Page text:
A couple from north-western New South Wales is unsure if they will be eligible for the latest drought support, due to the government declarations being based on council areas.
Beryl Leigo and her husband run a sheep, cattle and goat operation at Wanaaring, in the unincorporated area of the state, west of Bourke.
She says they expect to start carting water and buying feed for stock soon.
Mrs Leigo says the situation is just as bad as in the Bourke, Walgett and Brewarrina council areas, where the support has been declared.
"Nine times out of 10 it's probably not an issue, but it is with this one," she says.
"Usually drought things go with LHPA areas before and we used to have our own LHPA - the Wanaaring board.
"They then were amalgamated with the bigger group and usually drought things are declared by LHPA areas, so this has never actually been an issue before."
Mrs Leigo says the situation on their property is just as bad as it is around Bourke.
"I don't know how much worse it can get," she said.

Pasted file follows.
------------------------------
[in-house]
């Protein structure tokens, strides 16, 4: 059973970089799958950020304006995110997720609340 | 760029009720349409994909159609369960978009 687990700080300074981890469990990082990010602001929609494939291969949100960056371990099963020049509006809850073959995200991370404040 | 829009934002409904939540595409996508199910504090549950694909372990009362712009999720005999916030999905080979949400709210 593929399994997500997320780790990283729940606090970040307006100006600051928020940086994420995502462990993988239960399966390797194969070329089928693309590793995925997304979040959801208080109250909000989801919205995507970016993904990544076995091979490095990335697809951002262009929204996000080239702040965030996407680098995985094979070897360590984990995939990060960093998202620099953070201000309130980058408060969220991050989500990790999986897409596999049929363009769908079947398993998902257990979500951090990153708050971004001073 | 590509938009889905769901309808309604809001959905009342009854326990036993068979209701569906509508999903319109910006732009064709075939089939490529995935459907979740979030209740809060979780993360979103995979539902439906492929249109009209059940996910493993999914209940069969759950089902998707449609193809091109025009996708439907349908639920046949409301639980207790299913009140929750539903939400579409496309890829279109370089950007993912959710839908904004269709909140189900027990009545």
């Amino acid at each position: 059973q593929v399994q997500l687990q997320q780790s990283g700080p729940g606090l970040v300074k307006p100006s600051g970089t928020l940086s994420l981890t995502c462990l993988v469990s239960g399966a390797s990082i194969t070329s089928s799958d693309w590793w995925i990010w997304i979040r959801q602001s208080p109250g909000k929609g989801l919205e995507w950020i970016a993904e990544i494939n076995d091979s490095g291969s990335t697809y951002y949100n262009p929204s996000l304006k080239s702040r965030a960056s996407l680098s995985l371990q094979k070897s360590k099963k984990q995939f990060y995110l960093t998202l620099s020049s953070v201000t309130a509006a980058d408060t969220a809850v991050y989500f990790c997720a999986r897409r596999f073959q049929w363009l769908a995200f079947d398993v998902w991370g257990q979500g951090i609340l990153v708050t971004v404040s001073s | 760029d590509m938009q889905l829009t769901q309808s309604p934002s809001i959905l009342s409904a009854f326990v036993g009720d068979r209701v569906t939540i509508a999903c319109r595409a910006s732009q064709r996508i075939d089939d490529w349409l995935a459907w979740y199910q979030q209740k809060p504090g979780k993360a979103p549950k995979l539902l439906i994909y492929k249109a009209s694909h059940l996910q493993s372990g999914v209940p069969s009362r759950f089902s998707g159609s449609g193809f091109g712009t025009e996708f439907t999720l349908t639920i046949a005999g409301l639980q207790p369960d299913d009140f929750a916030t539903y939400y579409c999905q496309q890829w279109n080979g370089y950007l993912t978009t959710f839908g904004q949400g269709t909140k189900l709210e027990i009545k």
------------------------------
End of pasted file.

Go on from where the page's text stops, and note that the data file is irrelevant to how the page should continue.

"All the surface water's gone.
"Yes, we've got long tall grass, but there's absolutely no nutritional value in it and it's been downhill for months now.
"In the last 20 months we've had 250 millimetres of rain, so that says it for itself."
She says the drought is not restricted by council boundaries and is disappointed with the government's treatment of farmers in the area.
"Here we go again, the bureaucrats haven't looked past," she said.
"They just think drought stops where there's a line drawn in the sand, and that's a pretty devastating feeling."
© ABC 2013
07:23 EST Hunter-based charity Samaritans says increasing unemployment and last month's super storm has led to a doubling in the number of people seeking assistance.